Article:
The problem now is more non-specific aggression which impinges and creates an atmosphere but is not so difficult to clear the air about.

I totally recognize this. As well as snappy remarks, subtly intimidating body language constant, never ending low-level frustration and anger simmering way. Awful.

Stbxh also used to deny incidents, even immediately afterwards, including when he made dd1 cry by shouting at her as she hung up her Christmas stocking at bedtime on Xmas Eve.

I did give him an ultimatum in 2009 but what happened was he sought help from GP, who prescribed antidepressants for stbxh and told me my issues 'would have to go on the backburner'. stbxh took on the victim role, saw a counsellor who (helpfully told stbxh 'everyone gets angry sometimes') which made stbxh feel frustrated and entitled all over again.

I left this man three weeks ago. I have never felt better since having kids (which was when things started, really).

Very nice to hear that in the case of Josie1974 some partners can change. When this happens this is fantastic. Each case is unique, but the changes that need to be made are fundamental. In my case I have spent two years struggling with it and I am done.

pictish Wed 10-Jul-13 18:00:34

Yes you are allowed to ask that.
Even if his anger is not directed at you, his behaviour makes all of you tense and miserable and frightened, because it is intimidating.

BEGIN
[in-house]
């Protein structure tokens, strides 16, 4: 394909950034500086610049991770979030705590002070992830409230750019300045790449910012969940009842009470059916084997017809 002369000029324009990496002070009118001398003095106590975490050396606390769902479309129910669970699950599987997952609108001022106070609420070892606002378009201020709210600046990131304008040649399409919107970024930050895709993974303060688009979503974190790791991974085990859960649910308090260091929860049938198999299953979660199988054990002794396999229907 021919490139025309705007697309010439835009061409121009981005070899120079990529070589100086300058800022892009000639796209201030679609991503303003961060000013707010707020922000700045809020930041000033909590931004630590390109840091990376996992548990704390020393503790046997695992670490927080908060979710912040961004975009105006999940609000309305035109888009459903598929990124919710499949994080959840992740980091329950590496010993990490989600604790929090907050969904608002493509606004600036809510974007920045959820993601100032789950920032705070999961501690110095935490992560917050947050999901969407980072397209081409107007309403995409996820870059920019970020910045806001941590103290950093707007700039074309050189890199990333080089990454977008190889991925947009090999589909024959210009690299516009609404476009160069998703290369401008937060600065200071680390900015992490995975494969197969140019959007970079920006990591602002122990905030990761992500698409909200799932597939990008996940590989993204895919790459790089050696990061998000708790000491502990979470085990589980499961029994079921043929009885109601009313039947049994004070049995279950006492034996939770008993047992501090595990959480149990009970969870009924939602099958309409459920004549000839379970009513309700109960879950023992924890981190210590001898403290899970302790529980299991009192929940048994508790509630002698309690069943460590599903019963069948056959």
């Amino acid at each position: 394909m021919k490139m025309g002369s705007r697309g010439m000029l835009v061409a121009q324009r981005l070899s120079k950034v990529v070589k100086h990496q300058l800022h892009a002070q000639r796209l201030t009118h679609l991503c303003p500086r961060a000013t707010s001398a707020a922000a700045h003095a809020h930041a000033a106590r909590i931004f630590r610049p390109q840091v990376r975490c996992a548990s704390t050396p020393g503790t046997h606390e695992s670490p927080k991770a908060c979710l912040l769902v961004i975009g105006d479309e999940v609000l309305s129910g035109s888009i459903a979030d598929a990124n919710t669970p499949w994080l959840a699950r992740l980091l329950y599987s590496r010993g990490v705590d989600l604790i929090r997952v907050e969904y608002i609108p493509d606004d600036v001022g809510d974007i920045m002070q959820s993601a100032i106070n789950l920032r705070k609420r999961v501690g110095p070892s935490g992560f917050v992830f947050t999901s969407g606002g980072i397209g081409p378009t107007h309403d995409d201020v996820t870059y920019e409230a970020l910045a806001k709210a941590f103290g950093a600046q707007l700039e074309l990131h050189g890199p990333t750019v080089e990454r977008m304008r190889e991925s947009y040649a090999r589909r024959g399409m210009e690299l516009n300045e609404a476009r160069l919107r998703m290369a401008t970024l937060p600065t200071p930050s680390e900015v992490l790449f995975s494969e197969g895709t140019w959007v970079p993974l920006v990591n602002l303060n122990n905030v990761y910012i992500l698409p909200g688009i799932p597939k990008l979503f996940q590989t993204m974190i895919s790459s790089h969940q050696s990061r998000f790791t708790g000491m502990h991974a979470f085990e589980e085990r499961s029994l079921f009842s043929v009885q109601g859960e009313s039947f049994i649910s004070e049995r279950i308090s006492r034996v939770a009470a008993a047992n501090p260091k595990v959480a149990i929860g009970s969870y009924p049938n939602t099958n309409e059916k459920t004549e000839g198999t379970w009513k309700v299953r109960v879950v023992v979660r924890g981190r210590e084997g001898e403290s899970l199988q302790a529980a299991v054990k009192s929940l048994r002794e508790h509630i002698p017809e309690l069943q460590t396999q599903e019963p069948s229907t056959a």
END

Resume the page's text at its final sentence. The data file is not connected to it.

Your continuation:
Although he may deny it, he knows this. I have no doubt at all you have raised this with him before. He knows it upsets you, but he doesn't care because his feelings are more important than yours. It all helps to keep you guessing and pandering to him, and he thinks that your role is to absorb his shit.

Daftname Wed 10-Jul-13 17:49:42

Thanks for all the responses.
Although he used to shout and swear at me, once dd1 turned up, I always picked him up on it as I didn't want her growing up with that.
It took a long slog and tons of arguments but he will rarely pick on a person now and if he does, it's more of an argument as we will argue back.
The problem now is more non-specific aggression which impinges and creates an atmosphere but is not so difficult to clear the air about.
He does do this in front of guests etc which I find embarrassing and I don't think he is aware he is doing it as he is normally outgoing and a v good host who worries what others think (despite saying otherwise).
His dad is a grumpy git (although lovely underneath, I can imagine him being a disciplinarian as a dad). Dh's mum was an alcoholic and died young so he didn't learn healthy ways to communicate.
The anger is very much focused on stuff with shouting and threats to inanimate objects. If asked if he is ok we get a 'no' or 'what do you f*ing think?' Type response iyswim.
Although I have raised it as an issue when he is calm and tried to explain how it affects us, I don't think he realises what he is doing at the time.
I'm not sure how to approach his moody behaviour when he does it in such a way that doesn't sound like
'Excuse me, would you mind not being angry?'